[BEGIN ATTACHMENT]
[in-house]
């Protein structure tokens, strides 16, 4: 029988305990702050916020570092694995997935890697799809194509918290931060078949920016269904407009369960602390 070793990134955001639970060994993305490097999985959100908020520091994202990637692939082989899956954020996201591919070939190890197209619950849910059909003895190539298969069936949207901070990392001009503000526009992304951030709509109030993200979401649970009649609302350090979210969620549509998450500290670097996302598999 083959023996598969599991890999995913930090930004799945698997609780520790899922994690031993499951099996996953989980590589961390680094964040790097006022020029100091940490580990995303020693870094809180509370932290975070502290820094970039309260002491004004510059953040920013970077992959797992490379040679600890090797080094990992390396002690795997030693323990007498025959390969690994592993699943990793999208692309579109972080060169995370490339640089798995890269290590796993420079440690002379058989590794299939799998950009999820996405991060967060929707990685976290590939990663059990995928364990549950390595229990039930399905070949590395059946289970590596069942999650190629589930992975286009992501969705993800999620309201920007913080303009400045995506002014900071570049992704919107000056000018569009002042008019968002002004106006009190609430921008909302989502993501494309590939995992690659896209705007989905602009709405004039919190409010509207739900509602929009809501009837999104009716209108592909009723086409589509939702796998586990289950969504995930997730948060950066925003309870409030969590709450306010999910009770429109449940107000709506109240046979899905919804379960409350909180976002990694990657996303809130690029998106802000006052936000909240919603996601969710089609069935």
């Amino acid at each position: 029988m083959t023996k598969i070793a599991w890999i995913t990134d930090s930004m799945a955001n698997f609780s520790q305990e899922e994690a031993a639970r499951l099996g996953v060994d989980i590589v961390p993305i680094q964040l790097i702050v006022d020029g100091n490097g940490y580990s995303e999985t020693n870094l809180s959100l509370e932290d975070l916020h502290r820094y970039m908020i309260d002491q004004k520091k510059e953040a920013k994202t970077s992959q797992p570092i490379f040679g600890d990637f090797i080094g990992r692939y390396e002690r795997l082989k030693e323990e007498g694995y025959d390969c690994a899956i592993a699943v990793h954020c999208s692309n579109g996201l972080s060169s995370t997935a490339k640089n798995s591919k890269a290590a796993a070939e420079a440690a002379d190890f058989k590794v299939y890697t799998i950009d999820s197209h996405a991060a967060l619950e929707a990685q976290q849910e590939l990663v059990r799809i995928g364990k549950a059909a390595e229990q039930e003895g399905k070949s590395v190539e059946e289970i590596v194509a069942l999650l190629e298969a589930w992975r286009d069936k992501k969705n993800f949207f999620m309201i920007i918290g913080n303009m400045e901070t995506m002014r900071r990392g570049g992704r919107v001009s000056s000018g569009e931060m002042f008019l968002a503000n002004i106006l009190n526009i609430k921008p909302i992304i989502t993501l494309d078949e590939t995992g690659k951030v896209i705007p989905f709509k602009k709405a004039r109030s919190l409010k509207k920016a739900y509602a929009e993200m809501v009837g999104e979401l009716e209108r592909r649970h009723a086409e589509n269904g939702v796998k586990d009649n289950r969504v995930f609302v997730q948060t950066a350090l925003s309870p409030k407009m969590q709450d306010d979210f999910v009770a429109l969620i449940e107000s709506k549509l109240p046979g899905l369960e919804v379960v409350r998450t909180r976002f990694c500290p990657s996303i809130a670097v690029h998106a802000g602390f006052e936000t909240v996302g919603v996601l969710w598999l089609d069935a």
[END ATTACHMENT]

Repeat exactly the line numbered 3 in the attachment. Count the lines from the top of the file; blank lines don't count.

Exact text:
């Amino acid at each position: 029988m083959t023996k598969i070793a599991w890999i995913t990134d930090s930004m799945a955001n698997f609780s520790q305990e899922e994690a031993a639970r499951l099996g996953v060994d989980i590589v961390p993305i680094q964040l790097i702050v006022d020029g100091n490097g940490y580990s995303e999985t020693n870094l809180s959100l509370e932290d975070l916020h502290r820094y970039m908020i309260d002491q004004k520091k510059e953040a920013k994202t970077s992959q797992p570092i490379f040679g600890d990637f090797i080094g990992r692939y390396e002690r795997l082989k030693e323990e007498g694995y025959d390969c690994a899956i592993a699943v990793h954020c999208s692309n579109g996201l972080s060169s995370t997935a490339k640089n798995s591919k890269a290590a796993a070939e420079a440690a002379d190890f058989k590794v299939y890697t799998i950009d999820s197209h996405a991060a967060l619950e929707a990685q976290q849910e590939l990663v059990r799809i995928g364990k549950a059909a390595e229990q039930e003895g399905k070949s590395v190539e059946e289970i590596v194509a069942l999650l190629e298969a589930w992975r286009d069936k992501k969705n993800f949207f999620m309201i920007i918290g913080n303009m400045e901070t995506m002014r900071r990392g570049g992704r919107v001009s000056s000018g569009e931060m002042f008019l968002a503000n002004i106006l009190n526009i609430k921008p909302i992304i989502t993501l494309d078949e590939t995992g690659k951030v896209i705007p989905f709509k602009k709405a004039r109030s919190l409010k509207k920016a739900y509602a929009e993200m809501v009837g999104e979401l009716e209108r592909r649970h009723a086409e589509n269904g939702v796998k586990d009649n289950r969504v995930f609302v997730q948060t950066a350090l925003s309870p409030k407009m969590q709450d306010d979210f999910v009770a429109l969620i449940e107000s709506k549509l109240p046979g899905l369960e919804v379960v409350r998450t909180r976002f990694c500290p990657s996303i809130a670097v690029h998106a802000g602390f006052e936000t909240v996302g919603v996601l969710w598999l089609d069935a």